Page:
Another blog I followed avidly in 2013 was A Year Without Supermarkets. No supermarkets at all for a whole year with a budget of £50 per week to feed two adults and one toddler. And they did it. Indeed the average food bill was less than their budget.

So as part of the whole not buying it in 2014, I decided to really trim my food shopping. I have planned meals around what I had in the freezer, fridge and store cupboards and while I would love to say I have avoided supermarkets, I haven’t. But I will not give the big three (Orange one, Green one and Blue one) my money. They suck you in with the BOGOF deals and you end up buying thing you don’t need.

This month I have hosted a 20 year old French student who is studying English. Like most 20 year old men, he has a big appetite. Annoyingly he seems to be able to eat twice as much as I do and still stay slim as does my 21 year old son. The French student loves pasta and bananas. (only 29p a bag) and I seem to be buying a kilo of bananas a day. Thank goodness for my saviour of cheap food, Aldi. I have visited the open air food market in Birmingham a couple of times, and while it is undeniably cheap, I find by sticking to the Aldi Super Six, is more cost effective for me, as is buying the biggest bag of potatoes. The bargain bananas are 68p a kilo. 

Gateway pie

Gateway pie

So what have we eaten? Despite having those lentils and rice that are destined to haunt me (I know I have to use them) I have been experimenting with new recipes. The Hit and Run Tray Bake has become one of my favourite dinners to make as there is absolutely no faffing. To use up the potatoes I made a student favourite layering slices of potato, onion and bacon bits with a cheese sauce. Back in the 70’s the Gateway supermarket in Clifton had a deli counter where they had all the off cuts of bacon and cheese at silly prices so this was how this recipe got invented, I think. Because I had some spinich lurking in the fridge, that got added too. And I also made the Sweet Pea Fish Pie, another recipe from Jamie Oliver. All of these came to less than £1 per portion and the Gateway pie, as I call it, nearer 50p per person. We have had a roast turkey dinner, using up the half price crown of turkey I bought on Christmas Eve. That £55 has of course been supplemented by food I already had in. I am lucky, I have storecupboard staples and a freezer so that when I do see a bargain I can store it for another day.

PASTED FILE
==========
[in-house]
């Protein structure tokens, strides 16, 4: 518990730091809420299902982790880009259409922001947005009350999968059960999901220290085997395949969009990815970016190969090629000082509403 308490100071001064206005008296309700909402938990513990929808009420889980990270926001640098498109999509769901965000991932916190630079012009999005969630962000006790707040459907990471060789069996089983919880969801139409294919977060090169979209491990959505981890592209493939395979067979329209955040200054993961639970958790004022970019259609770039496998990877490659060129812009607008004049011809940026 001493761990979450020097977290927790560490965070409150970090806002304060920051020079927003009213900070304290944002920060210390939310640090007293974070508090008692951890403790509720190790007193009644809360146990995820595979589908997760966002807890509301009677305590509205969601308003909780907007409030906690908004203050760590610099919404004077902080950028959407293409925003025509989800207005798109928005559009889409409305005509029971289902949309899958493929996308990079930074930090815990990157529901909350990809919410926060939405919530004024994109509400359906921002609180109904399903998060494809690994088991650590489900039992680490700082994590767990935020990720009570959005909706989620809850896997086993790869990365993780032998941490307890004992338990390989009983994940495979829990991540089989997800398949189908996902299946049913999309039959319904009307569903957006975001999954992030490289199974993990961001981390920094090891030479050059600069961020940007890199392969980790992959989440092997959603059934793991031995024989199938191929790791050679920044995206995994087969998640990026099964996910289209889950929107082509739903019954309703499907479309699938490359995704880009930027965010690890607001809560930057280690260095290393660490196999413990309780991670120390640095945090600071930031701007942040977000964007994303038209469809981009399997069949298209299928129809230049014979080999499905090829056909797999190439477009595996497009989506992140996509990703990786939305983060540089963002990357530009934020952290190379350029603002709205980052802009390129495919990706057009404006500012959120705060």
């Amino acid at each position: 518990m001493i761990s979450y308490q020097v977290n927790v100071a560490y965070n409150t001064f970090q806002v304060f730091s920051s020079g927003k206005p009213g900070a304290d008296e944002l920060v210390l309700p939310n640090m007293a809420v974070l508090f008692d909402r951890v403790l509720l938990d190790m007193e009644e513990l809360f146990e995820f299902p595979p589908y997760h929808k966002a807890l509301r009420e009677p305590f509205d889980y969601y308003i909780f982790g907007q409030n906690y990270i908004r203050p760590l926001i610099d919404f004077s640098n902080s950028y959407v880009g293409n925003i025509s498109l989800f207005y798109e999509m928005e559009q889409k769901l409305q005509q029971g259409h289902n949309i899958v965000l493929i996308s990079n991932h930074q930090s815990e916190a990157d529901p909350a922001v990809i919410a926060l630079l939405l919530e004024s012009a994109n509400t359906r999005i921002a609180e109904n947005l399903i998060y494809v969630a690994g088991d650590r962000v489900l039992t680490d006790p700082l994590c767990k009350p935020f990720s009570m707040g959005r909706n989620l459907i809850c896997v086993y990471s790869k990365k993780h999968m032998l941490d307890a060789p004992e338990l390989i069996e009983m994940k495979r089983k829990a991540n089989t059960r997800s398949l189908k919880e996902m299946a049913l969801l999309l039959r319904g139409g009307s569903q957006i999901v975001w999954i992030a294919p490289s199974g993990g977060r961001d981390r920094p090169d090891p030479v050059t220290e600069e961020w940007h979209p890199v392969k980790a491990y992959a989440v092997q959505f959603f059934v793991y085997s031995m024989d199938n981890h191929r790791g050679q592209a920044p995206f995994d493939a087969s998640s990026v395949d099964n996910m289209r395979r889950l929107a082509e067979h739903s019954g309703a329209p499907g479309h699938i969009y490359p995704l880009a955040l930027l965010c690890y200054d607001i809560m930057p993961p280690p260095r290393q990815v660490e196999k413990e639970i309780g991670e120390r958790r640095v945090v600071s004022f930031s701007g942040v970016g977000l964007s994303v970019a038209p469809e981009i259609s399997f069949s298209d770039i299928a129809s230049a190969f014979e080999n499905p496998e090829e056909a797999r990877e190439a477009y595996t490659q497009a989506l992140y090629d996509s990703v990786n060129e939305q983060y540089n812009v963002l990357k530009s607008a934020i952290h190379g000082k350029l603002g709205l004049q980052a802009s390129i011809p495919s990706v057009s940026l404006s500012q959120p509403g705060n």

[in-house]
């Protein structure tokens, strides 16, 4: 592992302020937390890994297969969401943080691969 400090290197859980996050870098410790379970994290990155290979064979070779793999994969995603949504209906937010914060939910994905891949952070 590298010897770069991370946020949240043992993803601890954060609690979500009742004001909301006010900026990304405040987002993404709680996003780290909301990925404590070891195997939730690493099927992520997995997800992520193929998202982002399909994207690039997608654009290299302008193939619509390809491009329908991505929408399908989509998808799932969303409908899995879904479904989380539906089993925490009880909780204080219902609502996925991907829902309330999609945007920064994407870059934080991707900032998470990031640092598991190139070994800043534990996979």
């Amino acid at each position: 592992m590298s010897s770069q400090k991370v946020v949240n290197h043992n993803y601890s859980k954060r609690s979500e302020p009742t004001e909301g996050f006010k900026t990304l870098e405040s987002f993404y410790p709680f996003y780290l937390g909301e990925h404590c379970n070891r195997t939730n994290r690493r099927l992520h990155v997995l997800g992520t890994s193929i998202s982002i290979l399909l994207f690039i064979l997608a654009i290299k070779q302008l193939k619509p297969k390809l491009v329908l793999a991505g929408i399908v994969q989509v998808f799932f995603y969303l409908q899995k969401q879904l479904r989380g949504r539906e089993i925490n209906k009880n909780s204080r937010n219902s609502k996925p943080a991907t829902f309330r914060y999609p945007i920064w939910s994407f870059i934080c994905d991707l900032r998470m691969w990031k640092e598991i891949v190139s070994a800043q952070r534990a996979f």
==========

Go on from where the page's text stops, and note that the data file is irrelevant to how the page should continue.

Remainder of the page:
Sweet Pea Fish Pie

Sweet Pea Fish Pie

I suppose what I am saying is that yes it is relatively easy to eat well on a small budget, if you have some basic cooking skills and live near a place where you can access cheap, good quality food. Not everyone does, of course and and not everyone can afford to buy in bulk which is often cheaper. That said, I have two elderly neighbours who buy the Aldi Super Six and split the packet and the cost. They can’t get through a big bag of carrots alone yet still want to save money. Excellent planning!

Planning  is the key to saving money on food, I list what I have in the house and cook around it buying only additional ingredients when necessary. I avoid the Big Three. If I go to the Green one I always end up being tempted to buy something I do not need. And this is how all this Not Buying It began.

Live Below the Line Lentils

And those lentils are still there

travellingcoral

Day 3 of Live below the Line Week started really well. I made a lentil curry. Using fresh vegetables and lentils and coconut mil from a local independent store this was a very cheap and nutritious meal. It was also really tasty. I am not a vegetarian and I don’t think I ever will be, yet, having no meat days is a the way to eat well on a low budget.

I ate a lot of vegetarian food when I was a volunteer at Lentil as Anything in St Kilda, Melbourne. I really enjoyed my time working there, they are a great team and the philosophy of this social enterprise is amazing. There are no prices on the menu. Instead customers are invited to give what they feel the food is worth and have the opportunity to donate to the philosophy.

The food there is so tasty and filling…

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Reducing waste and saving money

I have now tallied up my receipts for food shopping for the past 7 days. Just under £30 for three adults, eating three meals a day. That works out at under £1.50 per person a day, and we still have some leftovers to cover lunches for a couple more days.

carrots  £       0.49
broccoli  £       0.49
apples  £       0.89
Cauli  £       0.89
cereal  £       0.89
mozzarella x2  £       0.88
fresh herbs  £       1.80
chicken breasts  x3  £       3.95
soya milk  £       0.59
milk  8 pints  £       2.00
broccoli  £       0.49
baked beans x3  £       0.75
sugar  £       0.85
bread x2  £       2.00
FR eggs  £       1.00
tin tomatoes  £       0.31
mince  £       3.69
passata  £       0.29
potatoes  £       1.99
bread rolls  £       1.00